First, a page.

Open Government licence is okay, but it's yet another licence we have to scan through and abide by. CC0 would have been simpler. • New could be clearer/more accurate in data descriptions. Some data are described as being CSV, when they're actually only barely computer-parseable. A good example would be IC's TAFL data, which is long-line fixed width ASCII with field content depending on internal structure. • Open Data ? Open Government. Transparency far more important than trying to bribe us with free data goodies.
I was interested to see this. I was unaware of the initiative. The goals for open government that I see are not result and action oriented nor time-bound. For example 'pursue deployment across the federal government,' 'initiate the implementation of this new platform.' The goals are extremely modest and progress seems limited to designs of models and processes.
I couldn't agree more with the comment left by mratzer that " Open government is about an approach, not about a technology." It's about an entire philosophy of transparency, and that philosophy has been sorely lacking in this government and no commitment to an Action Plan is going to change that. As far as I can tell, the commitment to this Action Plan, and the less than open consultations that are taking place as a consequence, are just window dressing to try to convince Canadians that the government is being open. Then again, most Canadians probably don't have the first clue about it because the consultations have not been publicly announced. Nor is it likely that many Canadians would just "stumble upon" this notice on the Treasury Board website. I began volunteering in federal politics at the age of 14 and spent the better part of my career either working with or for the federal government. As someone who had been fiercely proud of the robustness and openness of our democracy, I am disturbed by what I have seen happening over the last number of years: the elimination of funding for policy research which would provide the data necessary for evidence-based decision-making (as opposed to ideology-based decision making), the tight control by the PMO of every aspect of the government, the erosion of a healthy relationship with the media who play a critical role in democracy, the re-direction of science funding to industry-driven initiatives. I could go on... I have no illusion that my comment will have any impact on how this government operates, but after accidentally finding out about this "public" consultation on "open" government, I felt compelled to share my concerns.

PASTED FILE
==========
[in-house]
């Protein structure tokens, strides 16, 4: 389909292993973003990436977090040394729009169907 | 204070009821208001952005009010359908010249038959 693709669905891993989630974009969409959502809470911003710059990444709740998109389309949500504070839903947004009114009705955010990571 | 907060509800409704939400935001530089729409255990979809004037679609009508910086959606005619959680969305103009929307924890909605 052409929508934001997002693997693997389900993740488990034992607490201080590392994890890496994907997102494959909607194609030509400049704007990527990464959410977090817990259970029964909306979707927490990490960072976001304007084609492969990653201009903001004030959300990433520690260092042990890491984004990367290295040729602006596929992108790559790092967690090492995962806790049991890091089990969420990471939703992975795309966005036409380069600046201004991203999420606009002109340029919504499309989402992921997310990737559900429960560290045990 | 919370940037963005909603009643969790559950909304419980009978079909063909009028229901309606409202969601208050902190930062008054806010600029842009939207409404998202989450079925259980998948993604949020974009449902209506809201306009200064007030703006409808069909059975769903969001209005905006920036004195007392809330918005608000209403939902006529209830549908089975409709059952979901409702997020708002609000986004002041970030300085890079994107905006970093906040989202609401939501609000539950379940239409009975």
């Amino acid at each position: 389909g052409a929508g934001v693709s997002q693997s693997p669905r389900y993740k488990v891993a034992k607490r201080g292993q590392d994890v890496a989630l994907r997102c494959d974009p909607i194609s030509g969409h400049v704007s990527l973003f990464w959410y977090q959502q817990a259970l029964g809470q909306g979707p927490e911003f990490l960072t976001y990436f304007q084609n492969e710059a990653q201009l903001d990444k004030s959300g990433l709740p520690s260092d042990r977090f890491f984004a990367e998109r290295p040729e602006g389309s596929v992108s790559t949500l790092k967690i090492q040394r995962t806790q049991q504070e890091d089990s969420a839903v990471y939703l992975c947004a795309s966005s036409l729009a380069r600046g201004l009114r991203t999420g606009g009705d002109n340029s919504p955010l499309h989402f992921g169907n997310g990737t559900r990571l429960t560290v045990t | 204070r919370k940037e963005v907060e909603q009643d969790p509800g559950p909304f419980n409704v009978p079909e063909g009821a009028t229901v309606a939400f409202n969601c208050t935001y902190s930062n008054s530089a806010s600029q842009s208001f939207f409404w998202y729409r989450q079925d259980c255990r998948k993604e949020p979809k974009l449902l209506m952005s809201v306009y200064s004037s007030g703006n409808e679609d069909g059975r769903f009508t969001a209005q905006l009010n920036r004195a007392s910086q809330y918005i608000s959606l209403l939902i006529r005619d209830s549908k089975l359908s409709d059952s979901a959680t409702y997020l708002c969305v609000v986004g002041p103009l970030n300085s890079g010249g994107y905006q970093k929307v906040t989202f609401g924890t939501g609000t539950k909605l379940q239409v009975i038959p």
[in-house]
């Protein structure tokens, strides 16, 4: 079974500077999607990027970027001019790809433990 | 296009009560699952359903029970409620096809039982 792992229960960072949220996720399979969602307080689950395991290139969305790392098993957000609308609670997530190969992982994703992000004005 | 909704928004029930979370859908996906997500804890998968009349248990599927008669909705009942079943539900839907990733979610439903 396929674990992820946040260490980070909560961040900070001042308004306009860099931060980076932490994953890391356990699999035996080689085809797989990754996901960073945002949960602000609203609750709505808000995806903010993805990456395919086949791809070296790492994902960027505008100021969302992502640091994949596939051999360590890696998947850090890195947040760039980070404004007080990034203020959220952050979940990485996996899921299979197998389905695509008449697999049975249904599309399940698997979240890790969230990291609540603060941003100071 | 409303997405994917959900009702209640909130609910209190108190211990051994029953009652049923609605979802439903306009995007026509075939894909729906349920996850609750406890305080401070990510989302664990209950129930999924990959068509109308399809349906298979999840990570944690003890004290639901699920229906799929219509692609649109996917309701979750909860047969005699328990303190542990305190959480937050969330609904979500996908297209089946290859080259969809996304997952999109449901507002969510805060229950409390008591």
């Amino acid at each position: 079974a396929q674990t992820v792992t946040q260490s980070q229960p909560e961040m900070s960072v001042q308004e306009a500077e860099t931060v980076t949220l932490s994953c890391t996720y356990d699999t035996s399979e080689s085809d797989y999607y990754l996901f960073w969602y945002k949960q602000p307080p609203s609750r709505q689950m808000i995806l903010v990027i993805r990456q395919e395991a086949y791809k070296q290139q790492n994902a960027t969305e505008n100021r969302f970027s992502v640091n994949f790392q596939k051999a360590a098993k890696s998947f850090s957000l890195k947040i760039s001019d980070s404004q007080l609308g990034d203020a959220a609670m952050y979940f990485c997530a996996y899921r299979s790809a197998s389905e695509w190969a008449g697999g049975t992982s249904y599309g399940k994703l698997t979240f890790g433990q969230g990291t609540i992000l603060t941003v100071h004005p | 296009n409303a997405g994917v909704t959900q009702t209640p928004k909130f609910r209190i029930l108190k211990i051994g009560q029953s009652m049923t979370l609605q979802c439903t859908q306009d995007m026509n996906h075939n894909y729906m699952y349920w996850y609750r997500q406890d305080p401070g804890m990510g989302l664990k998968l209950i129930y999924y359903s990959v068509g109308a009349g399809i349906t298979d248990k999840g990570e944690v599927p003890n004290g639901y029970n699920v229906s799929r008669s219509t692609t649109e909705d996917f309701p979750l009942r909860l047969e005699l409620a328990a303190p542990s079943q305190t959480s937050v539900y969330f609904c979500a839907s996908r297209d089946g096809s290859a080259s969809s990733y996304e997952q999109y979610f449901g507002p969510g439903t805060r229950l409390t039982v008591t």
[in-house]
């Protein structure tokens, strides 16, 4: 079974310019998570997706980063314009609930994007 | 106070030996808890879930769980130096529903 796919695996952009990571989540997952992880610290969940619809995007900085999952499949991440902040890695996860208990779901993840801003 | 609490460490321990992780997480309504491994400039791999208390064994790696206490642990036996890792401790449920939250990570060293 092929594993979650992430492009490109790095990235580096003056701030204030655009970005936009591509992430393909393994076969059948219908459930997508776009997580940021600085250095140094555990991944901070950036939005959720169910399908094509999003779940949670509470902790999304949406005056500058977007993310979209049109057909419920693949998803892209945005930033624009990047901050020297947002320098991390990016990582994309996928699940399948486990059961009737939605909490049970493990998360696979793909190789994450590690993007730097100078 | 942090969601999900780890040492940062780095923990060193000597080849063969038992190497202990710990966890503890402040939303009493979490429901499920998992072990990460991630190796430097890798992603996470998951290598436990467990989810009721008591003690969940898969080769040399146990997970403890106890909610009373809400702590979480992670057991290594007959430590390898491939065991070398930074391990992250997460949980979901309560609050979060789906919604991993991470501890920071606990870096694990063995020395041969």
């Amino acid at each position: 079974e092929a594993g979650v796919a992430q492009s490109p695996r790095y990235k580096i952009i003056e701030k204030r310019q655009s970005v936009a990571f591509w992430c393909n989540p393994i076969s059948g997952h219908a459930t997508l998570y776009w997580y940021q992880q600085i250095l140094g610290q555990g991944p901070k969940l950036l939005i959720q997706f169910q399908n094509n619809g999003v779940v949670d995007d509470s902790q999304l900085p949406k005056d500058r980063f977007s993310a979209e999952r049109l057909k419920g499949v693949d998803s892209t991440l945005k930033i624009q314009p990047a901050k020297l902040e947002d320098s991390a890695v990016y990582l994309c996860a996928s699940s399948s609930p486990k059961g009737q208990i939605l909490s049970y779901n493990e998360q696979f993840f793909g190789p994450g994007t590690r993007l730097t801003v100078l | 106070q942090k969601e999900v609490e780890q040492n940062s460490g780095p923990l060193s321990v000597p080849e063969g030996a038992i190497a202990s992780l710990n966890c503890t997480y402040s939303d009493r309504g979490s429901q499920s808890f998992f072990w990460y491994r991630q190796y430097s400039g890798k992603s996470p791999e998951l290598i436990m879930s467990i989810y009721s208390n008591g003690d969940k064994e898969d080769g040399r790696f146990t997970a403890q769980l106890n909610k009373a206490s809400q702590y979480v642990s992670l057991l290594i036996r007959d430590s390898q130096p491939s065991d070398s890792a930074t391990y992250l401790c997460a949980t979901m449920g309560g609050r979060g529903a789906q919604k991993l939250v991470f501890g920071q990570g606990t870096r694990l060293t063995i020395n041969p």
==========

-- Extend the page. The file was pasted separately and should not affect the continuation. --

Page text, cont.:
How did you do? In a word: terrible. In two words: absolutely terrible. Your government is the least transparent, least accountable, least open, most restrictive, most dismissive government that has ever disgraced Canada. You muzzle dissent, ignore criticism, shut down debate--not to mention parliament every time you're in trouble. And now you hide this little gem of an opportunity to tell you how poorly you're doing on openness. Your comeuppance cannot come soon enough.